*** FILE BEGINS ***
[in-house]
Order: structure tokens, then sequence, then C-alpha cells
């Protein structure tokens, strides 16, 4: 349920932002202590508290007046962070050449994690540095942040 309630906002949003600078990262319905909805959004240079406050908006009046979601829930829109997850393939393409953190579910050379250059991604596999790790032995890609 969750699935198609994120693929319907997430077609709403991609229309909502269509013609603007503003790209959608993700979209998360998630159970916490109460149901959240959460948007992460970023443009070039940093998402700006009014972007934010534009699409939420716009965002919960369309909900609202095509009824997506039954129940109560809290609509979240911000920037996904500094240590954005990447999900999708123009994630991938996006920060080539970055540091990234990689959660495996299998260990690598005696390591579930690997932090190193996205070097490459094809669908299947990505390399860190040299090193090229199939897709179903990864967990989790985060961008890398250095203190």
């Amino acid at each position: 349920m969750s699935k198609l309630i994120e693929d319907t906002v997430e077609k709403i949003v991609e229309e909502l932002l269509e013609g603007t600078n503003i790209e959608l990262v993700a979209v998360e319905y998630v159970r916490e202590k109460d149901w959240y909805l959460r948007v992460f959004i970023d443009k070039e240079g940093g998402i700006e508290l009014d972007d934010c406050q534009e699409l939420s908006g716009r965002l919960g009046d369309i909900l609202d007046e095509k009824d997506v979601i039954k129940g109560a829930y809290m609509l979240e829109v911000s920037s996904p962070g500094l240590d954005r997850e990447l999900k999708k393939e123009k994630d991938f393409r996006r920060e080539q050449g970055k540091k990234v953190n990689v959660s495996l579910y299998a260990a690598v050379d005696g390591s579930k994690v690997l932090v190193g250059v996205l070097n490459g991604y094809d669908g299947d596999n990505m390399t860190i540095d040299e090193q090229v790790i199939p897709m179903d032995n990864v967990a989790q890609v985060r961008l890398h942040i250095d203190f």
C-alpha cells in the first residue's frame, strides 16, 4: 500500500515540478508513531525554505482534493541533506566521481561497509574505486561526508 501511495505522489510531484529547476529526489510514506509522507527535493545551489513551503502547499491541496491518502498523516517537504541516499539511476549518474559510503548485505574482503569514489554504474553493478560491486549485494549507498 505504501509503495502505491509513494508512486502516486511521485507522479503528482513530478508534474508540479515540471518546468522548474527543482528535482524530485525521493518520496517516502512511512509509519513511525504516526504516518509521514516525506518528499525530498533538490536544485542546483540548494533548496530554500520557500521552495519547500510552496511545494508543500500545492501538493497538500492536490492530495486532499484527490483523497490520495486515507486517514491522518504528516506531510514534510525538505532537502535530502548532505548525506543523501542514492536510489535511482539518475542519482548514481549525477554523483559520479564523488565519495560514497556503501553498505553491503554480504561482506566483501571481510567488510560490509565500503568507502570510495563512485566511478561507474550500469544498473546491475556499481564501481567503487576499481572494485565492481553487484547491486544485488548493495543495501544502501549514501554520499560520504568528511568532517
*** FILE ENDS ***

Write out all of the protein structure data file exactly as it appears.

[in-house]
Order: structure tokens, then sequence, then C-alpha cells
């Protein structure tokens, strides 16, 4: 349920932002202590508290007046962070050449994690540095942040 309630906002949003600078990262319905909805959004240079406050908006009046979601829930829109997850393939393409953190579910050379250059991604596999790790032995890609 969750699935198609994120693929319907997430077609709403991609229309909502269509013609603007503003790209959608993700979209998360998630159970916490109460149901959240959460948007992460970023443009070039940093998402700006009014972007934010534009699409939420716009965002919960369309909900609202095509009824997506039954129940109560809290609509979240911000920037996904500094240590954005990447999900999708123009994630991938996006920060080539970055540091990234990689959660495996299998260990690598005696390591579930690997932090190193996205070097490459094809669908299947990505390399860190040299090193090229199939897709179903990864967990989790985060961008890398250095203190």
């Amino acid at each position: 349920m969750s699935k198609l309630i994120e693929d319907t906002v997430e077609k709403i949003v991609e229309e909502l932002l269509e013609g603007t600078n503003i790209e959608l990262v993700a979209v998360e319905y998630v159970r916490e202590k109460d149901w959240y909805l959460r948007v992460f959004i970023d443009k070039e240079g940093g998402i700006e508290l009014d972007d934010c406050q534009e699409l939420s908006g716009r965002l919960g009046d369309i909900l609202d007046e095509k009824d997506v979601i039954k129940g109560a829930y809290m609509l979240e829109v911000s920037s996904p962070g500094l240590d954005r997850e990447l999900k999708k393939e123009k994630d991938f393409r996006r920060e080539q050449g970055k540091k990234v953190n990689v959660s495996l579910y299998a260990a690598v050379d005696g390591s579930k994690v690997l932090v190193g250059v996205l070097n490459g991604y094809d669908g299947d596999n990505m390399t860190i540095d040299e090193q090229v790790i199939p897709m179903d032995n990864v967990a989790q890609v985060r961008l890398h942040i250095d203190f």
C-alpha cells in the first residue's frame, strides 16, 4: 500500500515540478508513531525554505482534493541533506566521481561497509574505486561526508 501511495505522489510531484529547476529526489510514506509522507527535493545551489513551503502547499491541496491518502498523516517537504541516499539511476549518474559510503548485505574482503569514489554504474553493478560491486549485494549507498 505504501509503495502505491509513494508512486502516486511521485507522479503528482513530478508534474508540479515540471518546468522548474527543482528535482524530485525521493518520496517516502512511512509509519513511525504516526504516518509521514516525506518528499525530498533538490536544485542546483540548494533548496530554500520557500521552495519547500510552496511545494508543500500545492501538493497538500492536490492530495486532499484527490483523497490520495486515507486517514491522518504528516506531510514534510525538505532537502535530502548532505548525506543523501542514492536510489535511482539518475542519482548514481549525477554523483559520479564523488565519495560514497556503501553498505553491503554480504561482506566483501571481510567488510560490509565500503568507502570510495563512485566511478561507474550500469544498473546491475556499481564501481567503487576499481572494485565492481553487484547491486544485488548493495543495501544502501549514501554520499560520504568528511568532517